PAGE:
BOSTON, MA-Jimmy Piersall, a former outfielder and member of the Boston Red Sox Hall of Fame, passed away yesterday at 87 years old at a care facility in Wheaton, IL, after a months-long illness.Piersall spent eight of his 17 major league seasons with the Red Sox (1950, '52-58). The two-time
BOSTON, MA-Jimmy Piersall, a former outfielder and member of the Boston Red Sox Hall of Fame, passed away yesterday at 87 years old at a care facility in Wheaton, IL, after a months-long illness.
Piersall spent eight of his 17 major league seasons with the Red Sox (1950, '52-58). The two-time Gold Glove Award winner (1958, '61) appeared in 931 games for Boston, primarily as a center fielder alongside fellow Red Sox Hall of Famers Jackie Jensen and Ted Williams. He was named an All-Star in 1954 and 1956, and in 1956 he also earned the Thomas A. Yawkey Award as the Red Sox' Most Valuable Player after leading the majors in doubles (40) and playing in each of Boston's 155 games.
Elected to the Red Sox Hall of Fame in 2010, Piersall still holds the club record for most hits in a nine-inning game, as he went 6-for-6 in the first game of a doubleheader against the St. Louis Browns on June 10, 1953. He led Boston outright in stolen bases three times (1953, '57-58), in runs scored twice (1953, '57), and in triples once (1953).
Following his time with the Red Sox, Piersall played for the Cleveland Indians (1959-61), Washington Senators (1962-63), New York Mets (1963), and Los Angeles/California Angels (1963-67). For his career, he batted .272 (1,604-for-5,890) with 256 doubles, 52 triples, 104 home runs, 115 stolen bases, 591 RBI, and 811 runs scored.
Regarded as one of the best defensive players of his era, Piersall recorded 95 assists, 21 double plays, and a .990 fielding percentage in the outfield. In 1953, his seven double plays led all major league outfielders and his 349 putouts led all right fielders. Among players who appeared in at least 1,000 games in the outfield from 1920-70, Piersall ranked first in fielding percentage (.990), ahead of several Hall of Famers including Mickey Mantle and Willie Mays.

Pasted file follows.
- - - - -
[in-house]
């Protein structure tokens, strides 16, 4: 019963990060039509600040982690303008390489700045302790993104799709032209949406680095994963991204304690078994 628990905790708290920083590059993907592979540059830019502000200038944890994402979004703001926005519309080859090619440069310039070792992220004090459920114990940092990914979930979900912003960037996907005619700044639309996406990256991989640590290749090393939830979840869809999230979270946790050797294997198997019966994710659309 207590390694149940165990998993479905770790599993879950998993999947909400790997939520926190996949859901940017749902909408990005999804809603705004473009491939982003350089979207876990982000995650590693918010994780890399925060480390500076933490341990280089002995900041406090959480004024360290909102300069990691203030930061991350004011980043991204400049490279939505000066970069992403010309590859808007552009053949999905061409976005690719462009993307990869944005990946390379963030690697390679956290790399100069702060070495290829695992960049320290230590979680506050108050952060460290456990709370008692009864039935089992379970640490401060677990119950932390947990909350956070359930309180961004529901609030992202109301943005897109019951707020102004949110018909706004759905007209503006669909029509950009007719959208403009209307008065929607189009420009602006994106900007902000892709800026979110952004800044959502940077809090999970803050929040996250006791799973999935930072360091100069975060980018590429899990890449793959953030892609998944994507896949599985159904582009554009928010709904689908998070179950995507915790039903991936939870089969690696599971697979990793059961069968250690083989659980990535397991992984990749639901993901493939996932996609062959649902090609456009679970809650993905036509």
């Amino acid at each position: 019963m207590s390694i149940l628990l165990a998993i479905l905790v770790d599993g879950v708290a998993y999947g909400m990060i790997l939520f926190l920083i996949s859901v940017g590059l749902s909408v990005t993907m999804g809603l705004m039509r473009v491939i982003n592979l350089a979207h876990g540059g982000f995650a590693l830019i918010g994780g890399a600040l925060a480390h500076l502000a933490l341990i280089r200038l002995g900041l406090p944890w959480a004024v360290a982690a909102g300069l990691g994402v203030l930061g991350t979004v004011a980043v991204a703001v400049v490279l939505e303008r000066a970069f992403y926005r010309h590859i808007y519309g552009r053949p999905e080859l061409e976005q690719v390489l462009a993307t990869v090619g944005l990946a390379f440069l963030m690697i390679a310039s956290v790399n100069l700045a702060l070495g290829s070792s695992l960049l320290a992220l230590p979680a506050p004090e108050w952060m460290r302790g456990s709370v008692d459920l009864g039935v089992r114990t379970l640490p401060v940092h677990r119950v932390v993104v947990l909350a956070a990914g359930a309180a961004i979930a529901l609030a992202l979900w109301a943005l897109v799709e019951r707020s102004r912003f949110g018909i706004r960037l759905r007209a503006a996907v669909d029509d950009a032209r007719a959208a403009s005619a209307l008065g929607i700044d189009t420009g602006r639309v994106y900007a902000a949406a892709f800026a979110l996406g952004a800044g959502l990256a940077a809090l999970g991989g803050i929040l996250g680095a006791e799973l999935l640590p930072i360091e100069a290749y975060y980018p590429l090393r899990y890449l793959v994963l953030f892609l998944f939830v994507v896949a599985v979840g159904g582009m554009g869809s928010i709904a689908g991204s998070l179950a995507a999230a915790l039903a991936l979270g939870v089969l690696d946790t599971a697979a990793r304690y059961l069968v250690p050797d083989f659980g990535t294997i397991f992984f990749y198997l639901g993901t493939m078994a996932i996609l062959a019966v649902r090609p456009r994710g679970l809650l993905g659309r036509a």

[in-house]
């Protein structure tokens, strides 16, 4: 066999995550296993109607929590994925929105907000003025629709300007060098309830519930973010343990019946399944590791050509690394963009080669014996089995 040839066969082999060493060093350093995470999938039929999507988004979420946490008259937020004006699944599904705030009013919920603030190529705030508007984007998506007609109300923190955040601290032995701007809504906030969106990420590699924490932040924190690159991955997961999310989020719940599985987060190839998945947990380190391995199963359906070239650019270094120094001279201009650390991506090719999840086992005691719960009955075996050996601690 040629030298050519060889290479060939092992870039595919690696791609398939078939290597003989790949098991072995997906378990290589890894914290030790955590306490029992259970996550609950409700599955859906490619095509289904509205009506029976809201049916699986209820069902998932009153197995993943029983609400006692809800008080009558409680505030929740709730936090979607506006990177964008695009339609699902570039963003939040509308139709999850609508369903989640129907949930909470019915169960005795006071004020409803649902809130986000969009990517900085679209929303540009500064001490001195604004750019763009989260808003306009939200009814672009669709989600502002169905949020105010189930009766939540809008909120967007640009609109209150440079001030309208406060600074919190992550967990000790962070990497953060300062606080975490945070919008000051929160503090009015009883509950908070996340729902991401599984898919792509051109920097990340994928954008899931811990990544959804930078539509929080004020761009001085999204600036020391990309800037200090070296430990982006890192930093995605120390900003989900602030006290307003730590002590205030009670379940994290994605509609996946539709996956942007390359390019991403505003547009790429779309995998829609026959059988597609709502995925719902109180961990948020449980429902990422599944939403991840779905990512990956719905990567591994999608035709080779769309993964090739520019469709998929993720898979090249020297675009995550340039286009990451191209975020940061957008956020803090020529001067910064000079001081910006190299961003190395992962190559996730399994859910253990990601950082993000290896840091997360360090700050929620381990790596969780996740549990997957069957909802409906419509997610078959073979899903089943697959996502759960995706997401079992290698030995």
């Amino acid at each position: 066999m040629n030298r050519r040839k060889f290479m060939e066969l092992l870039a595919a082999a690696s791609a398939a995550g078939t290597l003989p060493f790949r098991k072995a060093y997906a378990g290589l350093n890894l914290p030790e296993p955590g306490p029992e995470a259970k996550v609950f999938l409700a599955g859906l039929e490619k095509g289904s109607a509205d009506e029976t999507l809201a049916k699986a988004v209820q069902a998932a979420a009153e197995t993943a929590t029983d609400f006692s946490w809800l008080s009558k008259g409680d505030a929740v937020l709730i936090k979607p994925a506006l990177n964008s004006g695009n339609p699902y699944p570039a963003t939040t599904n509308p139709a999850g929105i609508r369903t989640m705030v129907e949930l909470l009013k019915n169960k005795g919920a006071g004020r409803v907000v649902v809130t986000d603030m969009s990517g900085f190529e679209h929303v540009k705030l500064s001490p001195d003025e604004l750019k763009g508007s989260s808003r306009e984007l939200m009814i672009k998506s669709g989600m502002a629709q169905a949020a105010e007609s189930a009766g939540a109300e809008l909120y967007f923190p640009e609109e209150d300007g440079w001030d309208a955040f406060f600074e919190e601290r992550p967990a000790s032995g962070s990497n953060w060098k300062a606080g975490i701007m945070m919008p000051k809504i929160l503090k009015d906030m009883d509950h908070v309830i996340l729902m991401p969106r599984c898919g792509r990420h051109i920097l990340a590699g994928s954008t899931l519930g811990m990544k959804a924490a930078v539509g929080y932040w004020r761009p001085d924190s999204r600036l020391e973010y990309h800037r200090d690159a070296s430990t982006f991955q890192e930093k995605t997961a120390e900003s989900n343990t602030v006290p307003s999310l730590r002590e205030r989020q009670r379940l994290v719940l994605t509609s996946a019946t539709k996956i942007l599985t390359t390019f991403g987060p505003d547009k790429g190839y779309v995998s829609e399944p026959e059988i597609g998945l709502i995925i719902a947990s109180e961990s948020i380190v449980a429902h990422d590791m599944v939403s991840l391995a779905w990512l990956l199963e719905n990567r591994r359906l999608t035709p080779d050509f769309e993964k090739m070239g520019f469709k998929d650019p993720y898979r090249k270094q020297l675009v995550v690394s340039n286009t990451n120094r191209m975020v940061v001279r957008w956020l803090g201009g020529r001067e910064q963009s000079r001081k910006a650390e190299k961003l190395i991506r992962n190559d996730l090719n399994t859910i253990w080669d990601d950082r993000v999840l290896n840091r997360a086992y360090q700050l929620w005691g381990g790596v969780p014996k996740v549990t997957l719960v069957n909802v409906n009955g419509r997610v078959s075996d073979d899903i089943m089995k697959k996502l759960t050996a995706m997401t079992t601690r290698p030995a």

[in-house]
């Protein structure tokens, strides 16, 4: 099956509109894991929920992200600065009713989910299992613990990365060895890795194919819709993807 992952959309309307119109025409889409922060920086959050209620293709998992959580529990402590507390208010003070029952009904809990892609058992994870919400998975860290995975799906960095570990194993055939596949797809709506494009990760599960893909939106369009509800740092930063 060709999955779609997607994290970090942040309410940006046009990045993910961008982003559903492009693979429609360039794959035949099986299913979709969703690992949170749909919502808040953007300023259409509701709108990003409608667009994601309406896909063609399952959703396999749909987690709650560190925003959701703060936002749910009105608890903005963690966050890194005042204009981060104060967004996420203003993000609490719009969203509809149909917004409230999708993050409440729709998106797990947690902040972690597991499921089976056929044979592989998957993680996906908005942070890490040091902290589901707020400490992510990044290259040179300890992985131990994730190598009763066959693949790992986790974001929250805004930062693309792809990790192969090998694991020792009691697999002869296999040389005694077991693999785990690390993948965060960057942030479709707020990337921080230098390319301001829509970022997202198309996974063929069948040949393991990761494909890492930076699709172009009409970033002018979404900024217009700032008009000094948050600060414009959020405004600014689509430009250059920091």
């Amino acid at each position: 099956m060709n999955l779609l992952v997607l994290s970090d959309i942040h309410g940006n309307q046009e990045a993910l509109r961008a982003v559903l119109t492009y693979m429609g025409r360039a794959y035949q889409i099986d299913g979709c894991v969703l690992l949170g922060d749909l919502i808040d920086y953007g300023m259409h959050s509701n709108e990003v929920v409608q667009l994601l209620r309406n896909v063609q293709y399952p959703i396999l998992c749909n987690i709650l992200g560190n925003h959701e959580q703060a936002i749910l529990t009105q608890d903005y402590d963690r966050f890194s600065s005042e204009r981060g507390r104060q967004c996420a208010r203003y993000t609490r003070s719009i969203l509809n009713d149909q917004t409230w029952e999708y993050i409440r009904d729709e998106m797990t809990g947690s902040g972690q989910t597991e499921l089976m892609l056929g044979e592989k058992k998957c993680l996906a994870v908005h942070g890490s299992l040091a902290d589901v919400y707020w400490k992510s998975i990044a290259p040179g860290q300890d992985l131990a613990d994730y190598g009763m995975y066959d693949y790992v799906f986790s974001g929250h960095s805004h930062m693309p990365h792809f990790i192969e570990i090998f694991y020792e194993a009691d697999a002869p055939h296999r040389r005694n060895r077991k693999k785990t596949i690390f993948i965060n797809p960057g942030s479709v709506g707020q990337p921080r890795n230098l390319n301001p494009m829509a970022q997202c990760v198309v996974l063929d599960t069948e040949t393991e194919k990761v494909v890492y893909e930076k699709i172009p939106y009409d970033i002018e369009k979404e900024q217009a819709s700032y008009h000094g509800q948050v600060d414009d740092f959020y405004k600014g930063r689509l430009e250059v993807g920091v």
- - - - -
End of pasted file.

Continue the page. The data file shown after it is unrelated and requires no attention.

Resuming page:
Piersall suffered a nervous breakdown in 1952 and courageously battled mental health illness throughout his career. His autobiography, Fear Strikes Out, was published in 1955 and made into a movie in 1957, advancing awareness of mental health issues.
Following his playing career, Piersall served in a variety of roles with three major league teams, including as a broadcast partner with Harry Caray for the Chicago White Sox. Piersall also worked as a roving minor league outfield instructor with the Chicago Cubs and was instrumental in the development of several notable players, including Rafael Palmeiro and 1989 National League Rookie of the Year Jerome Walton. In 2012, Piersall was inducted into the Chicagoland Sports Hall of Fame.
Born on November 14, 1929 in Waterbury, CT, Piersall grew up a Red Sox fan. He led Leavenworth High School to the New England Basketball Championship in 1947, scoring 29 points in the title game at Boston Garden. He signed with the Red Sox at age 18.
A father of nine, Piersall is survived by his wife, Jan, and his children, many grandchildren and great-grandchildren. A memorial service will be held in the near future.